A Midsummer Night’s Dream

A Midsummer Night's Dream

Lord, what fools these mortals be!

It’s not too much of a secret that Shakespeare and I have never really seen eye-to-eye. Of all the Shakespeare adaptations I’ve seen in film, and the actual plays I’ve read and studied in school, and even the stage productions I’ve seen, there’s been only a small handful that I can say I was genuinely impressed with or entertained by, instead of merely confuddled trying to understand and make sense of it. This is largely personal, in that I know I’m in the minority in my continued dissatisfaction with Shakespeare’s work, but for me, it takes something truly transcendent to make me really enjoy Shakespeare. One of the few times I can say I really, truly enjoyed a Shakespeare production was a stage show of A Midsummer Night’s Dream, which I went to along with some of my English class in I believe 8th grade; it was much more modern than I was expecting from a Shakespeare, and it was probably the hardest I’ve ever laughed at one of the man’s plays. This film, the 1935 adaptation of that play, wasn’t nearly the raucous comedy I was expecting, but it had a quiet magic about it all the same, which will absolutely please any real fans of the Bard.

The plot concerns two groups, one of people and the other of spirits of the forest, known in the film as fairies. The first group centers around young maiden Hermia, who has the affections of two young men, Lysander and Demetrius. Hermia returns Lysander’s affections, but her father favors Demetrius (who has the affections of another lady, Helena, though Demetrius disdains her), so she and Lysander hatch a plan to elope through the forest away from the law of the land to be together. The second group consists of Oberon and Titania, king and queen of the fairies of the forest, who are currently having a spat with each other, and thus Oberon calls upon his mischievous ward Puck (played with a nearly endless stream of manic energy by a young Mickey Rooney) to find a magic flower, the dewdrops of which when squeezed over a sleeping being’s eyes will cause them to fall in love with the first living creature they see when they wake, planning to play a prank on Titania by making her fall in love with a wild creature. The two groups coincide in the forest, when Oberon has Puck also lay the magic dewdrops on Demetrius’ eyes to make him fall in love with Helena and thus resolve the love quadrangle of the young ones, but Puck mistakes Lysander for Demetrius, causing Lysander to fall for Helena instead. Shenanigans are thus abound throughout the forest, as Oberon and Puck try to remedy their mistake with the humans, while Titania ends up falling in love with a man whom Puck has exchanged heads with a donkey. So, aside from the admittedly rather convoluted plot, what is there to watch this one for? Well, not being too much of a Shakespeare kinda guy, I can’t say for certain, except for two aspects. The first is the cinematography, which was absolutely magical in the best of ways; indeed, cinematographer Hal Mohr managed to win the Academy Award despite not even being on the official ballot, in the only write-in winner in Oscar history. This film was also the first time during my Best Picture odyssey I can recall being particularly impressed with a film’s score; maybe it was the overture and exit music which, while adding to the running time, made me appreciate the music more than I might’ve otherwise, but I thought the score was especially phenomenal, though mention should be made that it wasn’t originally written for the film, but for a stage production of the play by German composer Felix Mendelssohn, which I think largely explains why it was so memorable.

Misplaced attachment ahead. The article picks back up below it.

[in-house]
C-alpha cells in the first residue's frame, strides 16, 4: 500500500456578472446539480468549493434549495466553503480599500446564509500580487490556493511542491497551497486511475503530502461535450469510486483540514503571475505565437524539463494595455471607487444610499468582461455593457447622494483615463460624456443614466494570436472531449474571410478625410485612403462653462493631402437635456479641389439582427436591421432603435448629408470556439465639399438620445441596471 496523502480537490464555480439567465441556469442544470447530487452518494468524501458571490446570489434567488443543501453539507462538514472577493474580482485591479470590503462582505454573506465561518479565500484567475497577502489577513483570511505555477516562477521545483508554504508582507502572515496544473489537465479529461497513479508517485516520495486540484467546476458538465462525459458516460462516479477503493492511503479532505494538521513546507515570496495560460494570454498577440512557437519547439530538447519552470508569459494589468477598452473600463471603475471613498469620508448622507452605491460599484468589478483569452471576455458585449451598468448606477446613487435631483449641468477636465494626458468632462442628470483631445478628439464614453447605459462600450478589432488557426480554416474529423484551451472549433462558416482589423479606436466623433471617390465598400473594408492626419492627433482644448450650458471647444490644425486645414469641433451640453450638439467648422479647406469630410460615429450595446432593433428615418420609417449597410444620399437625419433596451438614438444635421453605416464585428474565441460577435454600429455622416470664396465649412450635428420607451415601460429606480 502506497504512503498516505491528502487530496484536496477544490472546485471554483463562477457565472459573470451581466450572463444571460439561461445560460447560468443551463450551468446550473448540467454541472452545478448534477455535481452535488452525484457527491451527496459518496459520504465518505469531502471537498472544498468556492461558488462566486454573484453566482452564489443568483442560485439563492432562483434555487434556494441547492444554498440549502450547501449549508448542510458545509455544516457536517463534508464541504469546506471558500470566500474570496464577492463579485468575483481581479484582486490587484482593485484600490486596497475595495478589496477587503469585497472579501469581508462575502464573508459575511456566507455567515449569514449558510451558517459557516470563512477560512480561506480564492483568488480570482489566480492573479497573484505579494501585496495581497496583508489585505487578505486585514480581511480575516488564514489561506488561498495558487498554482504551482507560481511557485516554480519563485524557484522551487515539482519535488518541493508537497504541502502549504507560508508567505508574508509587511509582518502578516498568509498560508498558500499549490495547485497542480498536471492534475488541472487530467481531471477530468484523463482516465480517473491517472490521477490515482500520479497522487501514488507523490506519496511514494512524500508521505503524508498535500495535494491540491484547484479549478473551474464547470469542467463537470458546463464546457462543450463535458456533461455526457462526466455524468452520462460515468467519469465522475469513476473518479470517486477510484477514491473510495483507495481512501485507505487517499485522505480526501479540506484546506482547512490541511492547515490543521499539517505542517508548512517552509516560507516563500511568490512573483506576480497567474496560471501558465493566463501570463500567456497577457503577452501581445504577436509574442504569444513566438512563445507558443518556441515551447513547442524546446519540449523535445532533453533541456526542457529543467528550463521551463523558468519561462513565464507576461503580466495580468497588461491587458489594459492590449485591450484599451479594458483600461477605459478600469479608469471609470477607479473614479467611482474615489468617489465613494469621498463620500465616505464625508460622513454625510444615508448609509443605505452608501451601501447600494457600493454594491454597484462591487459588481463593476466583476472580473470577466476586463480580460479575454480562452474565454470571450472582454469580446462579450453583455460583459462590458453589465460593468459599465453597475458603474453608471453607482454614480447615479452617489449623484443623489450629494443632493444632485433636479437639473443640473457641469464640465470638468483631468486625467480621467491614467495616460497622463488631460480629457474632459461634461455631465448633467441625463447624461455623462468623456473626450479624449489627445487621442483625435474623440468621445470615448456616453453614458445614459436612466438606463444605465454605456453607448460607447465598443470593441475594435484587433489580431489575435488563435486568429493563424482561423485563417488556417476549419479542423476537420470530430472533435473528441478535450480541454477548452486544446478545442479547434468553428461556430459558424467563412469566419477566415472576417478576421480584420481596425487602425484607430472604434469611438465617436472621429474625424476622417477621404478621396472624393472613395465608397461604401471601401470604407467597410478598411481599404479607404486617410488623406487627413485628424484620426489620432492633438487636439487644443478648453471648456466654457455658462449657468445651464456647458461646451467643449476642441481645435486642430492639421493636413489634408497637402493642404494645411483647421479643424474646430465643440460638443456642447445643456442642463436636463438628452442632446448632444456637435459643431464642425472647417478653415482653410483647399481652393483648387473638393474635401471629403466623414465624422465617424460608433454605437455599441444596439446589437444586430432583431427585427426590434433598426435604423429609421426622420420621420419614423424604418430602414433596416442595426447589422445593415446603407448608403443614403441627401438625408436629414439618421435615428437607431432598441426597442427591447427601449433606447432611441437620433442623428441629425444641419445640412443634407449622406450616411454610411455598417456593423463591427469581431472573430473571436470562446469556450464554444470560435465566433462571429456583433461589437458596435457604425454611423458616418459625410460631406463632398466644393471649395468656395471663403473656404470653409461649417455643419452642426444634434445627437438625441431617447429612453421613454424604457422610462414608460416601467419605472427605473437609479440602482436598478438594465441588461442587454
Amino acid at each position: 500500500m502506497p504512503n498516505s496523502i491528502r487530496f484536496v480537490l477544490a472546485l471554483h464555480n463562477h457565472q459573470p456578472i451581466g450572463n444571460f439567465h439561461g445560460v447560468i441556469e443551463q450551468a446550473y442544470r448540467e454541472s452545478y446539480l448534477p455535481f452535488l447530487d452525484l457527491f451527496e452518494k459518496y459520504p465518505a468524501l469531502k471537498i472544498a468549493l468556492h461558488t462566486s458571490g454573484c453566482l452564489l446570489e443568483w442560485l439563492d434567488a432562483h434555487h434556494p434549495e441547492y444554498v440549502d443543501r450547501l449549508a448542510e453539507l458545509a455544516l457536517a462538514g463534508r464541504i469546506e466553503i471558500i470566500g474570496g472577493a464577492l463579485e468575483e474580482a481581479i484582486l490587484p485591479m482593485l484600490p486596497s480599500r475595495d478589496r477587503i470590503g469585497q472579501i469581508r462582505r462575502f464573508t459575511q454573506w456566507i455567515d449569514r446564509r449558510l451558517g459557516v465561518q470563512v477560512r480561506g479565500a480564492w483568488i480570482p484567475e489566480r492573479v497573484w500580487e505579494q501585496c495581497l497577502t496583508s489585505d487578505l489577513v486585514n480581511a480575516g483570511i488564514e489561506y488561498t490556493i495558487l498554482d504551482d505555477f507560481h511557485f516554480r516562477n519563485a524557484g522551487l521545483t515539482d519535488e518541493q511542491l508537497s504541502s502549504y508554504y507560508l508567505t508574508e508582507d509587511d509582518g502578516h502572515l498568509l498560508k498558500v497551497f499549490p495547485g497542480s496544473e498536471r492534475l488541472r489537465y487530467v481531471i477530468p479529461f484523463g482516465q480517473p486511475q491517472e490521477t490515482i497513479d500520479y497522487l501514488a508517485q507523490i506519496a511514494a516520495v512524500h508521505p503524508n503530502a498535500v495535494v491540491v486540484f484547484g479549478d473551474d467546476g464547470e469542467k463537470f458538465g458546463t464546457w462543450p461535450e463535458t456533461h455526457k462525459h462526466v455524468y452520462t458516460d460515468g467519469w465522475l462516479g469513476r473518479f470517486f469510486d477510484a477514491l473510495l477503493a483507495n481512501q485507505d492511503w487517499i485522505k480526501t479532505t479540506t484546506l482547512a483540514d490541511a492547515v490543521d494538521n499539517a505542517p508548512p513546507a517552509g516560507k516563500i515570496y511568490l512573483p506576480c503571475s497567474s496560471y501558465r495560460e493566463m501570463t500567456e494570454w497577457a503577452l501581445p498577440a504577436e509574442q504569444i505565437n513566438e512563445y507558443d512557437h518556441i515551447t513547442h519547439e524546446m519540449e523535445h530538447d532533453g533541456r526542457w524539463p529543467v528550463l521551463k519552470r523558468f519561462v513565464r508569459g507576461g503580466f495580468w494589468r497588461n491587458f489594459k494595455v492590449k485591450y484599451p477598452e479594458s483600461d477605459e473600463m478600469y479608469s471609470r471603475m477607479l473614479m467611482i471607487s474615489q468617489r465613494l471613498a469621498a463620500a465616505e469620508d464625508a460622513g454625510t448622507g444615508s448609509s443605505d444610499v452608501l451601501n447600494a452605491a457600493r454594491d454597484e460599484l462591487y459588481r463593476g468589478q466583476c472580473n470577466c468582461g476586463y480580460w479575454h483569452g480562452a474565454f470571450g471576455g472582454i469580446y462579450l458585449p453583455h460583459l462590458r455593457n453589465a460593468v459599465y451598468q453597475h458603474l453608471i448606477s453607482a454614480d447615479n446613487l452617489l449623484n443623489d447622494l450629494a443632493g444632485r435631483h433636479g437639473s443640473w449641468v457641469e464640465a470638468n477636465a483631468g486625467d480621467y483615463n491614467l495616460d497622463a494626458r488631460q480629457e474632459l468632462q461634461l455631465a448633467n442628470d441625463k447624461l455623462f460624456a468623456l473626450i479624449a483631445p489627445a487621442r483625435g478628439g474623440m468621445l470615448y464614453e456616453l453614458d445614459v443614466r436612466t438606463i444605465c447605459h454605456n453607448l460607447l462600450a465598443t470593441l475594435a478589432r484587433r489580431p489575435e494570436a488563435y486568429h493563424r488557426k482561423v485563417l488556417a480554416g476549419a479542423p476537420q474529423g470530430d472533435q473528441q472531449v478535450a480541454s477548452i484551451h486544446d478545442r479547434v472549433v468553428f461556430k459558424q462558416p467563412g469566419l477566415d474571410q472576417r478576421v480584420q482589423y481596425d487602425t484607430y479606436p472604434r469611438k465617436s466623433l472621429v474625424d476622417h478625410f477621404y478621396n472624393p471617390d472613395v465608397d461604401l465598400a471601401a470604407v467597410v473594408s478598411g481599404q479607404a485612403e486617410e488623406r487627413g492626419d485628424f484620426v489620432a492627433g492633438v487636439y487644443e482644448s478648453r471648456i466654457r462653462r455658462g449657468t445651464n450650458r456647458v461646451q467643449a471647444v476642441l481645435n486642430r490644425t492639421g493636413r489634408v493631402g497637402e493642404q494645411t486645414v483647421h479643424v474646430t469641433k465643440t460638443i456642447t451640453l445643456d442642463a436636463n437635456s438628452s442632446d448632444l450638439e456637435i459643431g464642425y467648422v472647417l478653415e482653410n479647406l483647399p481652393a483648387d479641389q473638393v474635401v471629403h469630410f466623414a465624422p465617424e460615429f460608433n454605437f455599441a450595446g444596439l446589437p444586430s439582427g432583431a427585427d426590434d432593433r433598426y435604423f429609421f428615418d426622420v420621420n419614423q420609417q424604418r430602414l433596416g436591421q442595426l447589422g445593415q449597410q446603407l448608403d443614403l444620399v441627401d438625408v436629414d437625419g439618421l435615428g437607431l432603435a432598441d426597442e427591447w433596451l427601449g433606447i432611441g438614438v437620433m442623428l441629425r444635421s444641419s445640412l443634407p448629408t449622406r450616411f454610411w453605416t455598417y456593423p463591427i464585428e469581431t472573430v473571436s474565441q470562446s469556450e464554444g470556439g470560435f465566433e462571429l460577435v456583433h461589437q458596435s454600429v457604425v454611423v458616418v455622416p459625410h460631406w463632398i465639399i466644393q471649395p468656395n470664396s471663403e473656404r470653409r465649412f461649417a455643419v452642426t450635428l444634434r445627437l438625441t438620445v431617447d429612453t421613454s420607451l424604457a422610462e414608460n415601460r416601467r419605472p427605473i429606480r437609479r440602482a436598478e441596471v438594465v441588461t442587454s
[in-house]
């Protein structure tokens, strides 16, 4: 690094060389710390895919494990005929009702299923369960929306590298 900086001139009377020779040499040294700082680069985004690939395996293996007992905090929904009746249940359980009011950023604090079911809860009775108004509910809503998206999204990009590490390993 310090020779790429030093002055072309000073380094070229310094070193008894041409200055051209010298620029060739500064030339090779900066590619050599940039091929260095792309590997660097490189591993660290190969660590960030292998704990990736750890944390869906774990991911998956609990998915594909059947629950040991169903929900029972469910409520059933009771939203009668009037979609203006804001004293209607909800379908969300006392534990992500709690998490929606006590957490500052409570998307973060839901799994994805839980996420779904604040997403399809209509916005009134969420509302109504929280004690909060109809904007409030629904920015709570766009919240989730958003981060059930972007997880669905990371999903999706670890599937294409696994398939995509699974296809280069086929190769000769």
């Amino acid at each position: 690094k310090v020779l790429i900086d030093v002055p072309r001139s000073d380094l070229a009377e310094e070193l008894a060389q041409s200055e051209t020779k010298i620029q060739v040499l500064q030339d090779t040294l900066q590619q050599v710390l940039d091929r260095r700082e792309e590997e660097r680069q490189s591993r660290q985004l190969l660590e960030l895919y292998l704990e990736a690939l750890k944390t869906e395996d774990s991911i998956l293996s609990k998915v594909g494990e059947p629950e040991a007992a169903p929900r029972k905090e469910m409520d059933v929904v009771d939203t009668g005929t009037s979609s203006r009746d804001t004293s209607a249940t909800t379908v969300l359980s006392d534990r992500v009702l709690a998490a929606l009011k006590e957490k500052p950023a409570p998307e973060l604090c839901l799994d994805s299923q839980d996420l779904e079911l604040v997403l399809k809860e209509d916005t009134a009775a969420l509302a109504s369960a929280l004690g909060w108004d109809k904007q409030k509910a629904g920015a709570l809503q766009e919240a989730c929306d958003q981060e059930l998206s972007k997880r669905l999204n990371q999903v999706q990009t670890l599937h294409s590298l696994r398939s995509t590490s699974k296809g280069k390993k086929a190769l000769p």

I’ve spoken a lot about how this film, being a Shakespeare production, isn’t really my kind of thing, so how do I go about assessing the film’s merits despite my clearly not being a part of this film’s intended audience? I’m not entirely certain, but I can do the best I can with this: if you’re a Shakespeare fan, this will likely have many aspects that will make this a memorable watch, from James Cagney and Olivia de Havilland to the divine cinematography to the classical (and still enjoyable) score. I’m not altogether positive that this will be a particularly outstanding viewing, however, mostly because the film follows the play by rote instead of making more of it, like the stage production that I saw in middle school did. Still, I was hesitant to start this one due to the slightly extended running time, and I got through it well enough (though I gained a new appreciation for those who detest Mickey Rooney, as he was exceedingly overacting every second of this one), so that should be enough of a win for me.

Arbitrary Rating: 7/10

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